An artist like Jennifer or Steven go, ‘Oh, God, I remember when I took criticism for this or I took criticism for that. I don’t want to be too harsh. My fans won’t love me if I’m too harsh.’ And that’s the way that goes. So they are as honest as I think they can be for themselves and at the same time as supportive as they want to be for the artist. Now, if that fails when we get down to the final 12, as it were, it’s only because they truly and honestly believe in their final 12. And even last year—and I’m quite a ruthless judge, if you like, sometimes—I sat down and thought, ‘Now, what do you say negative about this kid who’s just sang this song brilliantly?’
And if all people want is negativity—when you talk about being honest, if all you want them say is, ‘You didn’t sing that well, and that top note, you shouldn’t have gone for that, and that was rubbish, and I don’t like what you’re wearing,’ then don’t watch. If what you want is real good talent without gimmicks, without fireworks going off, without flashing lights, and just bloody good talent on the stage then watch American Idol because that’s what you’re going to get.
A quick follow up to that, I know too last year around the time … was eliminated there was talk about giving more power to the judges. Maybe having them decide between the bottom two, but that is the one difference that Idol has over the competition, that it’s purely up to America’s vote and there’s no—
Nigel: It is, Michael. Listen, we have survived for 11 years and whatever sort of bad press we’re getting about these rating— my God, the rest of the world would love these ratings for God sake. So whatever’s happening now, we’ve survived for 11 years. Why on earth would we start looking at other things to put in there? I have no idea. There’s going to be fatigue. There’s going to be, ‘Oh, yeah. American Idol.’ But American Idol is now in the history books and it will remain there, and let’s hope all of the other shows like X Factor and The Voice continue to be successful for 11 years. I’ll celebrate. I worship talent so, I’ll keep my fingers crossed for them, but 11 years is a long time to go.
Less doom in about two tomorrow and this week, and I’m wondering if you can tell us—I know Randy and Jennifer have talked a lot about how grueling Hollywood Week is especially this season, and I’m wondering if you can tell us any favorites that you have or any surprises that will come out of this week.
Nigel: I’m shocked to a certain degree that—having been there for ten years and the kids have watched this since some of them were five years old, I’m shocked that they still don’t realize how tough Hollywood Week is. A lot of it, I think, is to do with geographic circumstances of being East Coast kids coming to the West Coast. Not realizing how dry it is and especially with our winter this year it’s been so sort of hot, that they’re just not drinking enough. And most of our people passing out and they were dropping like flies. There’s no question about it. You’ll see it, but they just weren’t drinking, and it’s all dehydration basically.
There was one we had, Amy Rumsfeld, Tent Girl came ill and she certainly passed a bug around, which didn’t help. People were vomiting. But the passing out was purely down to either stupidity or dehydration. When I say, ‘stupidity’ if you drink five bottles of five hour, the vitamin thing that keeps you awake for five hours, if you have five of those and don’t eat it’s not going to help. And that was just one of the parents, for God sake.
But other than that, the surprise is, no. I mean it’s just a surprise that people don’t realize what they’re going to be put through because we haven’t changed it, and yet it’s still that sleep deprivation the night that they’ve got to work. The best ones were going to bed by 11:30, 12 o’clock, and the ones that sucked when they started and sucked when they finished were going to bed at 3:45, 4 o’clock in the morning.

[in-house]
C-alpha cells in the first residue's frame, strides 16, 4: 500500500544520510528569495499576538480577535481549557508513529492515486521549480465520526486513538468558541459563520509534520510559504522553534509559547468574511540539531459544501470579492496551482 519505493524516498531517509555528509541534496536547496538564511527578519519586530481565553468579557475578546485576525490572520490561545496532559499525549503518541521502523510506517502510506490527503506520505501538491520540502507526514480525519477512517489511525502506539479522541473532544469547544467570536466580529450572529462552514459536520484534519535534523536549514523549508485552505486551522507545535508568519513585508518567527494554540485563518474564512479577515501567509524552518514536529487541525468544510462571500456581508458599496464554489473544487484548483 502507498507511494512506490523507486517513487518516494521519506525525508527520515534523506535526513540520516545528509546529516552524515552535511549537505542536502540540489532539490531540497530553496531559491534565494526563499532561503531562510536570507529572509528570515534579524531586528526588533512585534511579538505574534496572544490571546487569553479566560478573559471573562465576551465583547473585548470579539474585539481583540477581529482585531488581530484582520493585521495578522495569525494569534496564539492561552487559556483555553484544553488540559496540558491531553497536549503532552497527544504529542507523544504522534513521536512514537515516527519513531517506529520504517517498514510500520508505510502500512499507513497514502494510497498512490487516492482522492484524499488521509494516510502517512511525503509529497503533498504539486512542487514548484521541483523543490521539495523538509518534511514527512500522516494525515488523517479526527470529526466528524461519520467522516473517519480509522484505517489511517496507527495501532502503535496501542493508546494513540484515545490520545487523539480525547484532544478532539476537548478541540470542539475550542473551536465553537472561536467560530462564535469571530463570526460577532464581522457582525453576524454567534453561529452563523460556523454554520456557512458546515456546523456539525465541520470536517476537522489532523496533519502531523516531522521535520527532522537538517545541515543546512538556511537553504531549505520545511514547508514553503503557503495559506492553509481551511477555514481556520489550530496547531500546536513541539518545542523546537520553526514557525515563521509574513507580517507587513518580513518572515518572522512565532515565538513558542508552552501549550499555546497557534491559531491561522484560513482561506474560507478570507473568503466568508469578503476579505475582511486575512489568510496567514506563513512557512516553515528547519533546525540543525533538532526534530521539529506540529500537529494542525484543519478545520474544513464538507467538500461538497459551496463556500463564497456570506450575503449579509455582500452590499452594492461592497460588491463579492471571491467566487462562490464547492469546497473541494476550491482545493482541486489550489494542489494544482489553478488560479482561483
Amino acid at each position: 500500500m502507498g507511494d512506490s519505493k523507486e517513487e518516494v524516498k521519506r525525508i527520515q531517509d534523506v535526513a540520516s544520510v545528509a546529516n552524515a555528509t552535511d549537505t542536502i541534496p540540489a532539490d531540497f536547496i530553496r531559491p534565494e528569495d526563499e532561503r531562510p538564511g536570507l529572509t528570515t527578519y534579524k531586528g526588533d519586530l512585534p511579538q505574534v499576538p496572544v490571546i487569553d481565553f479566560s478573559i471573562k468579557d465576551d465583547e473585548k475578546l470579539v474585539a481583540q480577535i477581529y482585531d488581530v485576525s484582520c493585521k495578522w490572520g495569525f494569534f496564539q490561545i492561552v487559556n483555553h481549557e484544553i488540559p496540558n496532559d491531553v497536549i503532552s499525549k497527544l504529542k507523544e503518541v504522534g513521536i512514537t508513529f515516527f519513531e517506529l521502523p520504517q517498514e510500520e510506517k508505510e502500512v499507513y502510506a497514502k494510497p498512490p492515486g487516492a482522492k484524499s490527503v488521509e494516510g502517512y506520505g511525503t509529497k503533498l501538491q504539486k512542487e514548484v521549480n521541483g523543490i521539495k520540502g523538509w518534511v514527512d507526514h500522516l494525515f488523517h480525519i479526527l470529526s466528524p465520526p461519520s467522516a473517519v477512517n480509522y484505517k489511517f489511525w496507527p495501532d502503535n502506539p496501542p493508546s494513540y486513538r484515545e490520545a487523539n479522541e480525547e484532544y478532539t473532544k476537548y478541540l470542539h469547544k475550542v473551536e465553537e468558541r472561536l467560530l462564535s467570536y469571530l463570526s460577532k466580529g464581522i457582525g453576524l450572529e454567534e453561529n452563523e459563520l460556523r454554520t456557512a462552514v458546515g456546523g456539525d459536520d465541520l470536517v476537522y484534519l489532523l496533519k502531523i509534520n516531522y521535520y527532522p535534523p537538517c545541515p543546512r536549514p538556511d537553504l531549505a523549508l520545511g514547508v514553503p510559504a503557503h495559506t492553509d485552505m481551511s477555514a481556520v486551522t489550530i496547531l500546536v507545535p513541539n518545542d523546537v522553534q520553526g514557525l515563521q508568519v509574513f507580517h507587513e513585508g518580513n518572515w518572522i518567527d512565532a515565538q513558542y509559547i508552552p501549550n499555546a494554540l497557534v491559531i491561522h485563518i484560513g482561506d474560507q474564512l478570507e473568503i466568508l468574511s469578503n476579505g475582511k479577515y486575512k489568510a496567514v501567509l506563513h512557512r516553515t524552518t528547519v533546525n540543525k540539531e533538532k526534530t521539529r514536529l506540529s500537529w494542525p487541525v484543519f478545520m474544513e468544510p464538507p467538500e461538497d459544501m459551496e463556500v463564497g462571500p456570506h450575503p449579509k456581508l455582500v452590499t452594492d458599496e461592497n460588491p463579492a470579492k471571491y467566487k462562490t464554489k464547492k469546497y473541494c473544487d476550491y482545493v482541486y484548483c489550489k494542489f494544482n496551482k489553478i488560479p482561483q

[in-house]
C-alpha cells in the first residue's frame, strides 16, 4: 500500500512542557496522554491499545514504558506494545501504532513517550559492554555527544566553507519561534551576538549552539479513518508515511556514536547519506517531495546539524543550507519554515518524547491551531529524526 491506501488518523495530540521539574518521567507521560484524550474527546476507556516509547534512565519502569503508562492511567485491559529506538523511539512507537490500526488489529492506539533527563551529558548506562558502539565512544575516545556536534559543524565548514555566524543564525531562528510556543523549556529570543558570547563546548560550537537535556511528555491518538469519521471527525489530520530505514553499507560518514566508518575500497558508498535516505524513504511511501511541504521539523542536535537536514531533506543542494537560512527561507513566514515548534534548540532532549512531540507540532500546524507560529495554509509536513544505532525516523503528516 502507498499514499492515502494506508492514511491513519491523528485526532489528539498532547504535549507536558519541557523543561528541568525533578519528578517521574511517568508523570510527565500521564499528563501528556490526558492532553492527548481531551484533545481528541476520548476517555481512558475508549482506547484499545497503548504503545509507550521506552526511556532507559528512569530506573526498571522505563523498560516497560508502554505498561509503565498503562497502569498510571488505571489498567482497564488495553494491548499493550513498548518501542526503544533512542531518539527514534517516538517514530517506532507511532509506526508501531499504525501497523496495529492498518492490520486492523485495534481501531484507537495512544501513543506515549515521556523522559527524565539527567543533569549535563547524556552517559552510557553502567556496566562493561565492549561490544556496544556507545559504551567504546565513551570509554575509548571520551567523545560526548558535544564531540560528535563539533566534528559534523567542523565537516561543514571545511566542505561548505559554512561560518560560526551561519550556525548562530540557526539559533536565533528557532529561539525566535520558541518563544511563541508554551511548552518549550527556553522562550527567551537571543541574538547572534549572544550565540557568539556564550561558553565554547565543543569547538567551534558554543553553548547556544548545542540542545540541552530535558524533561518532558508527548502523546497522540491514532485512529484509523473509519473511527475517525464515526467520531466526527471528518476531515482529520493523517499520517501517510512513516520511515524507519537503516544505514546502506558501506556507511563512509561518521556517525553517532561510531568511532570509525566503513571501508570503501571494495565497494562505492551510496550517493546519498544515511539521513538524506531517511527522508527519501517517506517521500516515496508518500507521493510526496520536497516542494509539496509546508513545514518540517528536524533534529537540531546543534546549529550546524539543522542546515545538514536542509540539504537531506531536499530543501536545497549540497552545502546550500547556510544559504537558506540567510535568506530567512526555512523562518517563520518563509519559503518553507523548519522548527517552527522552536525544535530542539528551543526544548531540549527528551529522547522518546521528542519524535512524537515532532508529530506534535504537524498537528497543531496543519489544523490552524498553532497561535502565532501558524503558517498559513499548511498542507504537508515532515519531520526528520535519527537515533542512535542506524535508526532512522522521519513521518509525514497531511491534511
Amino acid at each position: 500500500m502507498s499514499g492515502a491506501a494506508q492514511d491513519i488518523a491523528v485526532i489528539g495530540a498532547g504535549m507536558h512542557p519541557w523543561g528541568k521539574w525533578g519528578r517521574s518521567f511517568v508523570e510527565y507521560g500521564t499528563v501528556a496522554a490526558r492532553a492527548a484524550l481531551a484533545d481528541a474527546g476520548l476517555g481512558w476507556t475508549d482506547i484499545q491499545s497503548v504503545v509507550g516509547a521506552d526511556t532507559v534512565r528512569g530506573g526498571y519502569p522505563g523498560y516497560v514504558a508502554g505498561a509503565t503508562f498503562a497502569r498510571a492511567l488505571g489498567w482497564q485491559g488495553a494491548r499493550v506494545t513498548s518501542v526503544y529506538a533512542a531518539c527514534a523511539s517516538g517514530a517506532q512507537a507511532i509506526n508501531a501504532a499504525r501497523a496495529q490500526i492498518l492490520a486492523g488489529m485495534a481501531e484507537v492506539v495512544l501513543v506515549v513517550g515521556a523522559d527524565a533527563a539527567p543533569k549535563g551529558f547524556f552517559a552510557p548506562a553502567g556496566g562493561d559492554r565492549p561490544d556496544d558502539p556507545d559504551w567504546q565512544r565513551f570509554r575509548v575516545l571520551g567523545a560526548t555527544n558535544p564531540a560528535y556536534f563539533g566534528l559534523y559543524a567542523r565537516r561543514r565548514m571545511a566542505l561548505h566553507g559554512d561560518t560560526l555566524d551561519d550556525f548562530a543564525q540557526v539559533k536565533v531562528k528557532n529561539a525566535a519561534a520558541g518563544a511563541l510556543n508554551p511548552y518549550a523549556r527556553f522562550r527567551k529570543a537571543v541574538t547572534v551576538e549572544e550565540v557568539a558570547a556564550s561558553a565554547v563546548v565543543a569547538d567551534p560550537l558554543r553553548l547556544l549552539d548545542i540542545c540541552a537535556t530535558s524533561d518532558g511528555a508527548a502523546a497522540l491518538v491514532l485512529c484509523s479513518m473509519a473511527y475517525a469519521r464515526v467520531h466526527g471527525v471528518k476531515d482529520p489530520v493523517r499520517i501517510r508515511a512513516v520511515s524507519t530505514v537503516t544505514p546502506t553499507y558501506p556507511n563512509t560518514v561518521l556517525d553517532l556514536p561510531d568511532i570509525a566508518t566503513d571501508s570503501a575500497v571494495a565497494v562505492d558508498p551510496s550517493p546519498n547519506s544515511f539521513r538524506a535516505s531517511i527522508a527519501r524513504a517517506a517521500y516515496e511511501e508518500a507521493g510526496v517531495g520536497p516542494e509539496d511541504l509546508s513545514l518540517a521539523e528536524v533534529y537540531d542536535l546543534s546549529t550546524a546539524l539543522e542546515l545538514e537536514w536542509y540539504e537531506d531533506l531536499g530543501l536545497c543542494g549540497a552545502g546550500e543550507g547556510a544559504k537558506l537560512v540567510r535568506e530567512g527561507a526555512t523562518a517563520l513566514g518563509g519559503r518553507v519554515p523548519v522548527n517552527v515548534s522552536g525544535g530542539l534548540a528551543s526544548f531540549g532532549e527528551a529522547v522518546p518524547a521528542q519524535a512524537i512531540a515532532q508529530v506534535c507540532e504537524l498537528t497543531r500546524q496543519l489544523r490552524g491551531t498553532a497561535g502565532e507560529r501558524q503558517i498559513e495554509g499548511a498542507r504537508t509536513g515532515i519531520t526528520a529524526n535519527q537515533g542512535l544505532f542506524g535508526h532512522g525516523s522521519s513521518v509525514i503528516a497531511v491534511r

I don’t. I don’t, no. I lie actually. One of my favorites was cut in Vegas.
You mentioned Vegas, can you tell us a little bit more about—you said it’s going to be Elvis this year. Can you talk a little bit more about this?
Nigel: It’s not Elvis, as such. We’re on the Elvis stage just to give us somewhere to go and make the kids feel like they were performing. And the songs, the style of music was late ’50s going into the ’60s so Buddy Holly, Elvis himself, all of those sort of close harmony groups. That’s what that particular show is, and then, of course, when we went to Le Reve, which is just an incredible venue at Encore and the Wynn. That was the solo song with a solo instrument so they could choose the instrument that they wanted playing or play it themselves and just the solo voice. Again, the more we can show their natural talent the better.
You said that there haven’t been any changes so I presume that means that my favorite part of Hollywood group day is still in and still intact.
Nigel: Actually, it’s extremely dramatic because of all of the sort of passing out. It really is. I was right by—because of where I sit I was right by Symone Black, who was the girl who fell of the stage, and it was almost like slow motion. And when I watch it back—because the cameras weren’t expecting it, we just caught it on a wide angle, unfortunately—it was like whoever was asleep on his camera went, ‘Where did that girl go?’ And she just disappears below the frame. But when she dropped I watched myself walking towards the body, as it were, in slow motion, and the cameraman watched it happen just below the stage, and she wobbles. You literally see a wobble and her eyes dropping to the back of her head, and she falls. And the camera man, bless him, tries to dive to catch her because he’s on the floor on his knees, and he doesn’t get there and knocks his camera that falls on top of him. So it’s a complete, oh, my God, this is terrible. I’m shouting for medics and it’s scary, to be frank.
Prior to season 11 you said it would be totally about the talent. How do you feel the show has raised the standards on its own singers this year?
Nigel: Well, I loved last year because we had such a diversity of talent. That we had jazz, we had country, we had rock, and we allowed them to stay in their genres. And I think that was very important for us last year. And I think that has brought more and more diversity to the judges this year so that the jazz singers felt comfortable in coming. Adele has certainly had a huge influence on the auditionees this year. I’ve never heard so many Adele songs. Last year it was Lady Gaga. This year it’s Adele, and boys and girls singing Adele. I certainly think those types of voices and that—listen, I’m probably going to be very un-pc in saying that shape of singer as well has come out and feels proud—and rightly so—to come to the audition and expose their talent, and it’s really good.